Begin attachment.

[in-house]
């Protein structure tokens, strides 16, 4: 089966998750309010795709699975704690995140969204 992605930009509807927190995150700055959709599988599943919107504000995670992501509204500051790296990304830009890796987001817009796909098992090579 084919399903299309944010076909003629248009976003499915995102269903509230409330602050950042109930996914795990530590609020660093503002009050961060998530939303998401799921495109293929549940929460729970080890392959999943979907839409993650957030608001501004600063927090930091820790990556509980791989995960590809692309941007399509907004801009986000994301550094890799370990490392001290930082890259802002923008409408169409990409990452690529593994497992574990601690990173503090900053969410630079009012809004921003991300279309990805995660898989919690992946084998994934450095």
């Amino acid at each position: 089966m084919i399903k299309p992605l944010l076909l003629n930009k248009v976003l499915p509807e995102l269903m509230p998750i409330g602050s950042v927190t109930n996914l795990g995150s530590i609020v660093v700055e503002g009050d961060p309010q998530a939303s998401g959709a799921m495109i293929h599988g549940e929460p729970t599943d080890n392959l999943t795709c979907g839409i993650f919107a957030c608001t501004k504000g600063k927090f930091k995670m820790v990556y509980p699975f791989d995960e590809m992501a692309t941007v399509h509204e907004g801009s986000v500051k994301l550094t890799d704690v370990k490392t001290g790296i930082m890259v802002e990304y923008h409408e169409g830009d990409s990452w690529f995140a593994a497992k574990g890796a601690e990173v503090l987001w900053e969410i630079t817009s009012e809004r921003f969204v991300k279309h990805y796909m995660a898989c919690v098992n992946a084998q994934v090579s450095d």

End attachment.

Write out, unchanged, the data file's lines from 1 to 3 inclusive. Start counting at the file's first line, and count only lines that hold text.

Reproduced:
[in-house]
């Protein structure tokens, strides 16, 4: 089966998750309010795709699975704690995140969204 992605930009509807927190995150700055959709599988599943919107504000995670992501509204500051790296990304830009890796987001817009796909098992090579 084919399903299309944010076909003629248009976003499915995102269903509230409330602050950042109930996914795990530590609020660093503002009050961060998530939303998401799921495109293929549940929460729970080890392959999943979907839409993650957030608001501004600063927090930091820790990556509980791989995960590809692309941007399509907004801009986000994301550094890799370990490392001290930082890259802002923008409408169409990409990452690529593994497992574990601690990173503090900053969410630079009012809004921003991300279309990805995660898989919690992946084998994934450095």
């Amino acid at each position: 089966m084919i399903k299309p992605l944010l076909l003629n930009k248009v976003l499915p509807e995102l269903m509230p998750i409330g602050s950042v927190t109930n996914l795990g995150s530590i609020v660093v700055e503002g009050d961060p309010q998530a939303s998401g959709a799921m495109i293929h599988g549940e929460p729970t599943d080890n392959l999943t795709c979907g839409i993650f919107a957030c608001t501004k504000g600063k927090f930091k995670m820790v990556y509980p699975f791989d995960e590809m992501a692309t941007v399509h509204e907004g801009s986000v500051k994301l550094t890799d704690v370990k490392t001290g790296i930082m890259v802002e990304y923008h409408e169409g830009d990409s990452w690529f995140a593994a497992k574990g890796a601690e990173v503090l987001w900053e969410i630079t817009s009012e809004r921003f969204v991300k279309h990805y796909m995660a898989c919690v098992n992946a084998q994934v090579s450095d």